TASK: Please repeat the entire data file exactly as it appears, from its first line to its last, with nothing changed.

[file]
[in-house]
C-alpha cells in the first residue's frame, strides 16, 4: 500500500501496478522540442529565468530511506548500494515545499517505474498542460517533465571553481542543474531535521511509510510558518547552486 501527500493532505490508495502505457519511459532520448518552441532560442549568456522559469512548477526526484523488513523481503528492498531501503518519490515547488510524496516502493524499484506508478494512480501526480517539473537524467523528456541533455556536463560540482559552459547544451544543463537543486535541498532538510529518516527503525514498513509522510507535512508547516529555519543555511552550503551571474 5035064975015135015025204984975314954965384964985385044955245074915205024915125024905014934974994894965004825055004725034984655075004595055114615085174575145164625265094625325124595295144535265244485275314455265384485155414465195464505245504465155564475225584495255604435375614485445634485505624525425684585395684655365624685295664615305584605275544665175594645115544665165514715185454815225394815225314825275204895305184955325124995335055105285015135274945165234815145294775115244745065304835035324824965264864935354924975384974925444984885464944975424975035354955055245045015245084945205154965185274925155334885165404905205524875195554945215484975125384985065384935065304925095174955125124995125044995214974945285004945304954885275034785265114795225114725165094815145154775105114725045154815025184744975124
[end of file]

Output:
[in-house]
C-alpha cells in the first residue's frame, strides 16, 4: 500500500501496478522540442529565468530511506548500494515545499517505474498542460517533465571553481542543474531535521511509510510558518547552486 501527500493532505490508495502505457519511459532520448518552441532560442549568456522559469512548477526526484523488513523481503528492498531501503518519490515547488510524496516502493524499484506508478494512480501526480517539473537524467523528456541533455556536463560540482559552459547544451544543463537543486535541498532538510529518516527503525514498513509522510507535512508547516529555519543555511552550503551571474 5035064975015135015025204984975314954965384964985385044955245074915205024915125024905014934974994894965004825055004725034984655075004595055114615085174575145164625265094625325124595295144535265244485275314455265384485155414465195464505245504465155564475225584495255604435375614485445634485505624525425684585395684655365624685295664615305584605275544665175594645115544665165514715185454815225394815225314825275204895305184955325124995335055105285015135274945165234815145294775115244745065304835035324824965264864935354924975384974925444984885464944975424975035354955055245045015245084945205154965185274925155334885165404905205524875195554945215484975125384985065384935065304925095174955125124995125044995214974945285004945304954885275034785265114795225114725165094815145154775105114725045154815025184744975124